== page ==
Chameleon Enthusiast
I used to use UVB bulbs that I had used on my chameleon cages for some time but that weren't to the point of needing to be replaced....figured they were good for,the geckos and gave me an "excuse" to replace the chameleons' UVB lights.

How are you heating the cages? How cool is it in the cool area?
 

MissSkittles

Chameleon Enthusiast
I used to use UVB bulbs that I had used on my chameleon cages for some time but that weren't to the point of needing to be replaced....figured they were good for,the geckos and gave me an "excuse" to replace the chameleons' UVB lights.

How are you heating the cages? How cool is it in the cool area?
I ‘ve got heat mats set to thermostats set to 89* but they are reaching only 87-88*. Checked with heat gun. Cool side is 77*...same as ambient room temp. It was cooler but I closed the ac vent a couple of days ago as it was 73 in there. Heat mats cover about 1/3 of each tank.
I have a one month old T5HO with 5% bulb that is only 14” long. Not using it for anything...was for small cham enclosure.
 

JackRipper

Avid Member
I always kept a 75w basking bulb on my leopards warm side just to keep things as natural as possible and I've seen them bask on top of their warm side hide i feel it helps with shedding also.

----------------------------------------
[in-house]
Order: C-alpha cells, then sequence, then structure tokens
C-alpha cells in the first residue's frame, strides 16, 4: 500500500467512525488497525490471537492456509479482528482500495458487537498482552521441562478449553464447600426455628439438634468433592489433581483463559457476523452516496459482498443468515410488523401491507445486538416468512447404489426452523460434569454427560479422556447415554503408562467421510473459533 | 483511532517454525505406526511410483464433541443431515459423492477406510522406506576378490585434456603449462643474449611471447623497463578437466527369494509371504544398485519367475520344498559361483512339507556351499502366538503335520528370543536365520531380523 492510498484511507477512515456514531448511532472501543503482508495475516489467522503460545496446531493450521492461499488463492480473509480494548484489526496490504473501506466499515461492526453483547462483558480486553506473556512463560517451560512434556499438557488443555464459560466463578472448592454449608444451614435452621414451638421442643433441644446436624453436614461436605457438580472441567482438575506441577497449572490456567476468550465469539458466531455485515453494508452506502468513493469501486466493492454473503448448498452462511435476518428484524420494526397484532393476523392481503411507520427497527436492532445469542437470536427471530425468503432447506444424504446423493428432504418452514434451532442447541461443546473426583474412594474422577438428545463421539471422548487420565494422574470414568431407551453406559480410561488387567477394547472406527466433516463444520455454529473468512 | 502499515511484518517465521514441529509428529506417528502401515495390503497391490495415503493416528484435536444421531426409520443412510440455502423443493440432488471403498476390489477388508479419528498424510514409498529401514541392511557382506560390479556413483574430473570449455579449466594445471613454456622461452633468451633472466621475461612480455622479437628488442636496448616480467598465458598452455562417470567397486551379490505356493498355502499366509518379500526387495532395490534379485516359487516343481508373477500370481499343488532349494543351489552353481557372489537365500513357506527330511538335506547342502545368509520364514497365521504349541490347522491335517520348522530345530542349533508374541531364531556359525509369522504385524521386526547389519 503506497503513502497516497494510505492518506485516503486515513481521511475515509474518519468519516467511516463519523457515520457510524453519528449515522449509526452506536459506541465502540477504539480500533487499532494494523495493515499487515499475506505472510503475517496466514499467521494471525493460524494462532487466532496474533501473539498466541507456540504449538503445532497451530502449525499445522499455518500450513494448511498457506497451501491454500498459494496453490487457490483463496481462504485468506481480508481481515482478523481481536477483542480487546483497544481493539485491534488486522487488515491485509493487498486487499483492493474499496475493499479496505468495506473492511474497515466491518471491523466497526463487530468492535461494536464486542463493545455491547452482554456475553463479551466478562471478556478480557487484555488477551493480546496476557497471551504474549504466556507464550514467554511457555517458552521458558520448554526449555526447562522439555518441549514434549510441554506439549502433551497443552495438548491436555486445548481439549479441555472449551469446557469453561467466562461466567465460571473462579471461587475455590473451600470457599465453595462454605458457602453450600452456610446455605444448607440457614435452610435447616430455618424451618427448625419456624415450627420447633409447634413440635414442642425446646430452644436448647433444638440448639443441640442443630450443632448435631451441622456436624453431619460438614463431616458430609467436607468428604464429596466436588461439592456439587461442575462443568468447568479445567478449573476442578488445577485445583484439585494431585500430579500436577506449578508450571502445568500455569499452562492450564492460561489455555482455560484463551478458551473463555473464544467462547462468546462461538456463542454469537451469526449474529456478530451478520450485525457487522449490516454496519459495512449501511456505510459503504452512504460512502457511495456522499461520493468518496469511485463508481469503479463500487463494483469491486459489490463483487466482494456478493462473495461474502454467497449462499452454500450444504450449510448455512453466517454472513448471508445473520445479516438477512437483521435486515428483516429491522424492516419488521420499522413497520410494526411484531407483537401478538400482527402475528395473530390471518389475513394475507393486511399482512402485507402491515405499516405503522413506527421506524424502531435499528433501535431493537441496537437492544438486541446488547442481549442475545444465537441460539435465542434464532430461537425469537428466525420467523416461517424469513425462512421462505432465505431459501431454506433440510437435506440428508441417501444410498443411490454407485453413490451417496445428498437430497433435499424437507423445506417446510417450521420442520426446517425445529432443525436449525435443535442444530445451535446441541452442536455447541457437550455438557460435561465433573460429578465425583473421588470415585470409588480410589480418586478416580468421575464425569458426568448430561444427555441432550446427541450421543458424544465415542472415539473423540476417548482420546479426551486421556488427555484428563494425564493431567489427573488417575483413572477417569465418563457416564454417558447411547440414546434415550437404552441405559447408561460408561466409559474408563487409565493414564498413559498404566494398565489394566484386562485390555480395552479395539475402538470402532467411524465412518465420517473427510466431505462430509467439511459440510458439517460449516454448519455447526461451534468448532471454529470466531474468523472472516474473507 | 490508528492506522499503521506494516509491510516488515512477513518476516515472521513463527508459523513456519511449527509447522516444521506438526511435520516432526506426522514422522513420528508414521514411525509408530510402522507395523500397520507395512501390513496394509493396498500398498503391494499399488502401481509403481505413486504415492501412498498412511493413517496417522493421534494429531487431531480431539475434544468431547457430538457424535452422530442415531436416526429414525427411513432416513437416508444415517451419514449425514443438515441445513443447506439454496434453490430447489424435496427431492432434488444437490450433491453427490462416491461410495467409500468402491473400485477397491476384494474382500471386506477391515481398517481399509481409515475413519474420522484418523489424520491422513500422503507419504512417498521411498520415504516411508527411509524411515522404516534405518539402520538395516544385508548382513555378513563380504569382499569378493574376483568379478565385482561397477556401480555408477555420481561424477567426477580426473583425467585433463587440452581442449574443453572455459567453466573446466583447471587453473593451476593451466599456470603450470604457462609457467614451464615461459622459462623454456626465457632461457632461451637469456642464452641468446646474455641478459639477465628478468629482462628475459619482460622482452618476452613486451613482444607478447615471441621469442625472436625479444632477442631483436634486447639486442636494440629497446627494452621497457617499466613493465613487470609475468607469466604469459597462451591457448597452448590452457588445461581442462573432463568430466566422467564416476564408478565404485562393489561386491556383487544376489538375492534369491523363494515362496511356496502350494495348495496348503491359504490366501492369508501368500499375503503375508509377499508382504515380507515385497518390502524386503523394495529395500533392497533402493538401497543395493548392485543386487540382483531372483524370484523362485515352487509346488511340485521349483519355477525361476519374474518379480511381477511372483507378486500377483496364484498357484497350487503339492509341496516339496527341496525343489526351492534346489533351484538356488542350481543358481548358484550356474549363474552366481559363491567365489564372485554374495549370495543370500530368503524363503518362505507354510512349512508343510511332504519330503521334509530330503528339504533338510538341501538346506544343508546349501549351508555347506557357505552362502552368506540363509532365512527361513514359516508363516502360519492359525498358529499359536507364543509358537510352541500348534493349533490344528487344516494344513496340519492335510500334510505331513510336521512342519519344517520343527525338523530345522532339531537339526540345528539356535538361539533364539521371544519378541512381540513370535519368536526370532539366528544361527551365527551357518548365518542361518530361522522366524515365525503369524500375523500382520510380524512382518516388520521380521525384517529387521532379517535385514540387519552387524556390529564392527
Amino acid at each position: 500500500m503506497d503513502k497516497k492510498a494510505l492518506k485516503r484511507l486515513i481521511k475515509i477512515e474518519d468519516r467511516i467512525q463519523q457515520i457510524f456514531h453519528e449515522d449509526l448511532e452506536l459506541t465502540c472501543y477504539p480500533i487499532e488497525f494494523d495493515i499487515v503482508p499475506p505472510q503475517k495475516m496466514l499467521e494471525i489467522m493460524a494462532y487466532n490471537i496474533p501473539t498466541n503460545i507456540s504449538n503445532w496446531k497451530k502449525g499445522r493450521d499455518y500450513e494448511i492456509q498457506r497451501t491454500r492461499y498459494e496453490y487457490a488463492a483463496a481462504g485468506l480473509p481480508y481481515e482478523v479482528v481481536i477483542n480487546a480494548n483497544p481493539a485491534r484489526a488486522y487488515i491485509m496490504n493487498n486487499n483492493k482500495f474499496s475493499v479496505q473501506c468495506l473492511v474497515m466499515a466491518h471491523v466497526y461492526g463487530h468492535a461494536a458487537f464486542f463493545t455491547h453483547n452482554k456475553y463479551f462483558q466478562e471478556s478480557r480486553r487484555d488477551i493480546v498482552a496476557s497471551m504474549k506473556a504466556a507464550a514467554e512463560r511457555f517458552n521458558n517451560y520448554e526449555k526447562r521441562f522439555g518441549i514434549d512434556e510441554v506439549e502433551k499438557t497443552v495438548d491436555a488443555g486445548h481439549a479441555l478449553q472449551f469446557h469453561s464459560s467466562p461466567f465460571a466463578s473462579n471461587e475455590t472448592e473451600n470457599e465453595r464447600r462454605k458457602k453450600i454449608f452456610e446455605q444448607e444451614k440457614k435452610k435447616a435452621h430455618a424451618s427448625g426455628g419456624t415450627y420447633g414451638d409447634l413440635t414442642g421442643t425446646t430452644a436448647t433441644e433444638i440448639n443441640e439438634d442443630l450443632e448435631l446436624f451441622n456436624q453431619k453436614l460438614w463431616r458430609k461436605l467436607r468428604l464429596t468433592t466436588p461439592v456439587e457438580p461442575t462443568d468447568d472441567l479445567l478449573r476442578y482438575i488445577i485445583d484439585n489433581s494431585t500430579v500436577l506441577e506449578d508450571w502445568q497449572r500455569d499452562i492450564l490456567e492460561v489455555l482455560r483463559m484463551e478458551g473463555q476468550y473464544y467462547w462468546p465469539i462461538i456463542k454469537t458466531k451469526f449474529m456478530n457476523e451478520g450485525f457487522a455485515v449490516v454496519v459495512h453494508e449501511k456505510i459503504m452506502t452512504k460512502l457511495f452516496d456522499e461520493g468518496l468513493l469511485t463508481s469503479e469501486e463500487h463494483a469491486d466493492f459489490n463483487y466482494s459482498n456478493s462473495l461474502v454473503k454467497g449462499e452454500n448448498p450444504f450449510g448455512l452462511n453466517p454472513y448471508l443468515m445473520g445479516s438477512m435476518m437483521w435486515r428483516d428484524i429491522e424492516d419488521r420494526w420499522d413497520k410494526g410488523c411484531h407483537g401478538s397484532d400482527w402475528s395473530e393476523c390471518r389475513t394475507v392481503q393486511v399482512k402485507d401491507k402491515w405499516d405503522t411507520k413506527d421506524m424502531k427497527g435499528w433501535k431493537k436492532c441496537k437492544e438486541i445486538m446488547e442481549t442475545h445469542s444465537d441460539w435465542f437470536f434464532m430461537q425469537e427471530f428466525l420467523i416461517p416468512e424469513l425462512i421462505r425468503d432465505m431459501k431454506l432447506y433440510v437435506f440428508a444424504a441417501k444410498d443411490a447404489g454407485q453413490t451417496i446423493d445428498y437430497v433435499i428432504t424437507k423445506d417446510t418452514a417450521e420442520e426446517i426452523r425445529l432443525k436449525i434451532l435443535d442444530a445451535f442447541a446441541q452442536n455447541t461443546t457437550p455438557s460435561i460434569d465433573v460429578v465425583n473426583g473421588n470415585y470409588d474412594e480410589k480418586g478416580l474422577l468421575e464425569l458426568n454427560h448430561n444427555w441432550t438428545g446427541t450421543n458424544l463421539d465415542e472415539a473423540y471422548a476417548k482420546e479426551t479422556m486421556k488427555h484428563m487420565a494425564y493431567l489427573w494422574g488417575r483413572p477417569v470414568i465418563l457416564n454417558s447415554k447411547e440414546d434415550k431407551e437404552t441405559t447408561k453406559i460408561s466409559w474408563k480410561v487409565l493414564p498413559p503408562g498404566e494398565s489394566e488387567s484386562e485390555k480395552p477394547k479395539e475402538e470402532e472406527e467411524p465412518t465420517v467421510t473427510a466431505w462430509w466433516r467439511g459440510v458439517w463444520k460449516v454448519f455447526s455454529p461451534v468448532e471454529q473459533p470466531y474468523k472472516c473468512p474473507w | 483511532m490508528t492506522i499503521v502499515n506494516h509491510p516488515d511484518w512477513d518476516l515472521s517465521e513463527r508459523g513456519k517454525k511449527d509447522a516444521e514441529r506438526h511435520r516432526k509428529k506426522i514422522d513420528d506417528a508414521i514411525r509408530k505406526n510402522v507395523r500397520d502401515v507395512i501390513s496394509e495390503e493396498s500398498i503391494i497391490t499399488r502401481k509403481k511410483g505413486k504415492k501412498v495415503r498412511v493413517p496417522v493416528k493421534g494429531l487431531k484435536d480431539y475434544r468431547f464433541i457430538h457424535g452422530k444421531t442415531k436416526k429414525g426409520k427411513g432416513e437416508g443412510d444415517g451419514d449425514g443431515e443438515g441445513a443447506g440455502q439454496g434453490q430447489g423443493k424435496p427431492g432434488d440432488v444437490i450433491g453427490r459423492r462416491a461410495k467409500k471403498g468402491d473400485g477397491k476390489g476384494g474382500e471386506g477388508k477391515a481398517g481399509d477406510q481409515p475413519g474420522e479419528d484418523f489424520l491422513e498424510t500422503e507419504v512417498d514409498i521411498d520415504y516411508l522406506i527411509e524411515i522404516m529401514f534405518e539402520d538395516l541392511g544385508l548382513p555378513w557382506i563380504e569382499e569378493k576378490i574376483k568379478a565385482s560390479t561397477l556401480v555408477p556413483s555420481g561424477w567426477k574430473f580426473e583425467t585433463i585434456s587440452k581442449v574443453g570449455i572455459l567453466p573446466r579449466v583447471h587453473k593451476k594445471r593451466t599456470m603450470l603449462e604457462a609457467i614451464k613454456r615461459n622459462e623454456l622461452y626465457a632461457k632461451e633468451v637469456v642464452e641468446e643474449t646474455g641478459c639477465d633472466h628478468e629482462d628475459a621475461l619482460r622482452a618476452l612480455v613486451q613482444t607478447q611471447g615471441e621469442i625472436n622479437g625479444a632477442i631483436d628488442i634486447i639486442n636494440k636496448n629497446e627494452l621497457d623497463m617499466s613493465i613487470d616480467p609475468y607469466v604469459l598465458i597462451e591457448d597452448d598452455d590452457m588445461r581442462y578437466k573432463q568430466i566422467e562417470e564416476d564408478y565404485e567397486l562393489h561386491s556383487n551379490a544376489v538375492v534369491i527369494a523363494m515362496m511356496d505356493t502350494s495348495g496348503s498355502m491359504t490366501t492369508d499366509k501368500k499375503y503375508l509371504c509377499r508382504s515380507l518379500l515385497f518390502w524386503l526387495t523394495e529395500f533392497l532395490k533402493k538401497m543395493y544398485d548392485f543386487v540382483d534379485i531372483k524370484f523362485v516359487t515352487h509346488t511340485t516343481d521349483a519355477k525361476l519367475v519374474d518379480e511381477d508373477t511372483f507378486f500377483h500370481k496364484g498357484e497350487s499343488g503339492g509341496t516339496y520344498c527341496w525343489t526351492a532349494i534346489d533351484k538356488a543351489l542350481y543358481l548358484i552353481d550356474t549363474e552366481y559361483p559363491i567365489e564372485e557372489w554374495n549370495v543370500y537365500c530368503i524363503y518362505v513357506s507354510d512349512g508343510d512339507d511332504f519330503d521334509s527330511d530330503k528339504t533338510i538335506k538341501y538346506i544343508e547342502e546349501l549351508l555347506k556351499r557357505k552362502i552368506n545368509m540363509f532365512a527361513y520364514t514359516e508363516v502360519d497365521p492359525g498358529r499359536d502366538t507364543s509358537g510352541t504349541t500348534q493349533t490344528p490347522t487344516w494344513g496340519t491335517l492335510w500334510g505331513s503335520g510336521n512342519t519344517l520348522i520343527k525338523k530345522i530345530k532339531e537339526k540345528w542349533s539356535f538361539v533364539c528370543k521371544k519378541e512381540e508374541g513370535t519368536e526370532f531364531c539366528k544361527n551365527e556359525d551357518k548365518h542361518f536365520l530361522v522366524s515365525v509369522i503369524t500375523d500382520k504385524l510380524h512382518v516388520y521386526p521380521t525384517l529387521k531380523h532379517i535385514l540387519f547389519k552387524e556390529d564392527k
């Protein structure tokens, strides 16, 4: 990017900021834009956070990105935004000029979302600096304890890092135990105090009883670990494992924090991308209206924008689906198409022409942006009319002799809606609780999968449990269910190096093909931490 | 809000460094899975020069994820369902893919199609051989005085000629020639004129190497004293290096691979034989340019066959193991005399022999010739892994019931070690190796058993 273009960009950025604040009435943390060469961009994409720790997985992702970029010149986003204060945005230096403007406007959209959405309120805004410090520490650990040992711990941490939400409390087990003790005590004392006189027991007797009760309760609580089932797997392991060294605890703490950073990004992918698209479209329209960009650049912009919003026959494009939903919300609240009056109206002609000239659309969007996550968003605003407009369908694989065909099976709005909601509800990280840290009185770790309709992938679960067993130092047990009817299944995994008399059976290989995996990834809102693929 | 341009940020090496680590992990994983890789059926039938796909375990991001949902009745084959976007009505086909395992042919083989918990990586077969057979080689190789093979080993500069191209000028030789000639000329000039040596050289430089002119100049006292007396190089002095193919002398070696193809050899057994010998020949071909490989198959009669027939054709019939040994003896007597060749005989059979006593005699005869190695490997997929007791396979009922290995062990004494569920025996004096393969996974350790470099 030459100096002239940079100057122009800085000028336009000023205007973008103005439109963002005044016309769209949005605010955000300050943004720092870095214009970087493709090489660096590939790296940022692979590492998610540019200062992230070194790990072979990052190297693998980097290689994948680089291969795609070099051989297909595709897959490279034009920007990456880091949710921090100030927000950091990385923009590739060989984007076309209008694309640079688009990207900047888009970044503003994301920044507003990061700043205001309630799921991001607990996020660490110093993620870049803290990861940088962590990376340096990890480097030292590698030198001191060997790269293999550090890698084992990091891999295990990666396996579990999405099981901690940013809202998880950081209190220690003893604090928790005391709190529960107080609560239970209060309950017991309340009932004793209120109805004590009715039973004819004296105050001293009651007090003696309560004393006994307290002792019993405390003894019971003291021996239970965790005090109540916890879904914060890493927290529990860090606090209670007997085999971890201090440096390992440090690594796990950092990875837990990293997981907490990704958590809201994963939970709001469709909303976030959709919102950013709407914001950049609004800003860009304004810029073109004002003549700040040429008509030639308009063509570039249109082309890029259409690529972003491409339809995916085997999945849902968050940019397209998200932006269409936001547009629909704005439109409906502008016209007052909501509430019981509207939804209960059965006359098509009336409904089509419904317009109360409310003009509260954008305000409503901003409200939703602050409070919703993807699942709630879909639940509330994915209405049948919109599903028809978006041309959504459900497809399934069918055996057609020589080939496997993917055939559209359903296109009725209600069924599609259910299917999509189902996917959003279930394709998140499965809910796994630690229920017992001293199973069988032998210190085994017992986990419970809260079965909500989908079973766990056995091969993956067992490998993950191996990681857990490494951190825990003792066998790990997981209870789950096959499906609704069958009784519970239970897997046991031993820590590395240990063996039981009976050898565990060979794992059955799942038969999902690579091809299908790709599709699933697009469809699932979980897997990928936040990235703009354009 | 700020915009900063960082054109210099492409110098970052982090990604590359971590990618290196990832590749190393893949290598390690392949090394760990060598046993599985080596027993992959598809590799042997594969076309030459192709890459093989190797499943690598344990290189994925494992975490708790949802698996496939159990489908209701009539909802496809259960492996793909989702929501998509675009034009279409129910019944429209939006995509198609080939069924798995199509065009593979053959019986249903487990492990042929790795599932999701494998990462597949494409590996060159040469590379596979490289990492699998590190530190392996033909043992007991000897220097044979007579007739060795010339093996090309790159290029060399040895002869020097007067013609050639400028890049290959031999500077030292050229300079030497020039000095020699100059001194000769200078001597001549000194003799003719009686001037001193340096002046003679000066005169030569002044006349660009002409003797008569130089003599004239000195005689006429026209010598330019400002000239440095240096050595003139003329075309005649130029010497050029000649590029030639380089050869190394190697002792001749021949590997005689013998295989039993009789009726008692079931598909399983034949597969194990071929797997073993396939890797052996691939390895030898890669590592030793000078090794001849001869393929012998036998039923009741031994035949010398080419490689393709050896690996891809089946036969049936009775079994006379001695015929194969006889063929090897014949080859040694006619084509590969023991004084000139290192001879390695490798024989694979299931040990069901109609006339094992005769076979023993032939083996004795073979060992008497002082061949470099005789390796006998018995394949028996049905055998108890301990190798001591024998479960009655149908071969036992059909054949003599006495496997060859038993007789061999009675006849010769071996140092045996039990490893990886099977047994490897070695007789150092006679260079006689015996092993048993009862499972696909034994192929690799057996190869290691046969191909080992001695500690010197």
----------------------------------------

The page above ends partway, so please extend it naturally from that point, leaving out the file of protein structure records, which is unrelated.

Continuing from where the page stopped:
JackRipper

Avid Member
Cool side always had moist mossy hide that they loved. As far as uv I just used the zoomed basking blue bulbs. My boy lived to be 14 yrs old and he never dropped his tail.
 

MissSkittles

Chameleon Enthusiast
When I first got them, I thought there was something wrong with the females tail...so fat it looked about to pop. A little googling and I learned she must have lost her tail before.
I’ll be hitting up Amazon next week...what in particular should I be getting for them in terms of lighting? What exactly would be a weaker uvb bulb and fixture suitable for them?
 

JackRipper

Avid Member
When I first got them, I thought there was something wrong with the females tail...so fat it looked about to pop. A little googling and I learned she must have lost her tail before.
I’ll be hitting up Amazon next week...what in particular should I be getting for them in terms of lighting? What exactly would be a weaker uvb bulb and fixture suitable for them?

Honestly you should be fine with a 75w zoomed blue bulb that's what I used in a 40 gallon long when I wasn't using a standard incandescent. But if you want to go all out you could add a t-8 or t-5 HO uvb florescent im sure it wouldn't hurt the little middle eastern geckos :) oh and I always used eco-earth mixed with sand on the dry hot side and. eco-earth and moss on the cool.
 

MissSkittles

Chameleon Enthusiast
The bigger question is, Where's the pictures?
Great question! I’ve been horribly negligent on this aspect of proper husbandry. :confused:
The female is very squirmy and active so I haven’t taken her out unless needed. My thinking is the male needs more time to adjust to his new environment so aside from offering him food, I’ve left him alone. All I have is the pics I took when I first brought them home. Male is the spotty one. AF300B13-3A09-47B2-AFEA-F714A622BD01.jpeg8363CB29-17B6-4143-BAE2-A29212778FB3.jpeg